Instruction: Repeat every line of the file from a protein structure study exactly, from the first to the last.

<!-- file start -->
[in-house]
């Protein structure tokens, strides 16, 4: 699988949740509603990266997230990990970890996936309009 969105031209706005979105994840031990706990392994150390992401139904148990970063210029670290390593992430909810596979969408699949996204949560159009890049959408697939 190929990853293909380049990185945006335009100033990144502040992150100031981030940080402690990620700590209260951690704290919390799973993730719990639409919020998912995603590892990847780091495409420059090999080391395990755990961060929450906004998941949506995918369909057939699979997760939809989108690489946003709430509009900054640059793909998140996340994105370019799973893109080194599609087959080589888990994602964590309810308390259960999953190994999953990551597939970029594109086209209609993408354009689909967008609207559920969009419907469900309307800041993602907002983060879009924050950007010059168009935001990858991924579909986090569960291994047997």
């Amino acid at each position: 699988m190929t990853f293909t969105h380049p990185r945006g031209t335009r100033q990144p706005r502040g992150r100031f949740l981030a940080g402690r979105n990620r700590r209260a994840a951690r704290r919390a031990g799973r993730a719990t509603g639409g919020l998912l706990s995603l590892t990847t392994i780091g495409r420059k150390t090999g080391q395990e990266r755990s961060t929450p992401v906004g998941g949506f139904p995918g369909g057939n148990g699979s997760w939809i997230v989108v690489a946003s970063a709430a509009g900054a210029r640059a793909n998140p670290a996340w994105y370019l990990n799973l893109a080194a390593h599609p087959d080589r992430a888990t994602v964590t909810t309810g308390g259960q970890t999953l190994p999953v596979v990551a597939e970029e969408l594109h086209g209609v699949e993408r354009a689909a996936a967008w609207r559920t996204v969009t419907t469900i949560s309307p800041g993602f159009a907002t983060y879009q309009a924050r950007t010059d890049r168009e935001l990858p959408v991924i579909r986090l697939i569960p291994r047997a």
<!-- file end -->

[in-house]
């Protein structure tokens, strides 16, 4: 699988949740509603990266997230990990970890996936309009 969105031209706005979105994840031990706990392994150390992401139904148990970063210029670290390593992430909810596979969408699949996204949560159009890049959408697939 190929990853293909380049990185945006335009100033990144502040992150100031981030940080402690990620700590209260951690704290919390799973993730719990639409919020998912995603590892990847780091495409420059090999080391395990755990961060929450906004998941949506995918369909057939699979997760939809989108690489946003709430509009900054640059793909998140996340994105370019799973893109080194599609087959080589888990994602964590309810308390259960999953190994999953990551597939970029594109086209209609993408354009689909967008609207559920969009419907469900309307800041993602907002983060879009924050950007010059168009935001990858991924579909986090569960291994047997």
């Amino acid at each position: 699988m190929t990853f293909t969105h380049p990185r945006g031209t335009r100033q990144p706005r502040g992150r100031f949740l981030a940080g402690r979105n990620r700590r209260a994840a951690r704290r919390a031990g799973r993730a719990t509603g639409g919020l998912l706990s995603l590892t990847t392994i780091g495409r420059k150390t090999g080391q395990e990266r755990s961060t929450p992401v906004g998941g949506f139904p995918g369909g057939n148990g699979s997760w939809i997230v989108v690489a946003s970063a709430a509009g900054a210029r640059a793909n998140p670290a996340w994105y370019l990990n799973l893109a080194a390593h599609p087959d080589r992430a888990t994602v964590t909810t309810g308390g259960q970890t999953l190994p999953v596979v990551a597939e970029e969408l594109h086209g209609v699949e993408r354009a689909a996936a967008w609207r559920t996204v969009t419907t469900i949560s309307p800041g993602f159009a907002t983060y879009q309009a924050r950007t010059d890049r168009e935001l990858p959408v991924i579909r986090l697939i569960p291994r047997a």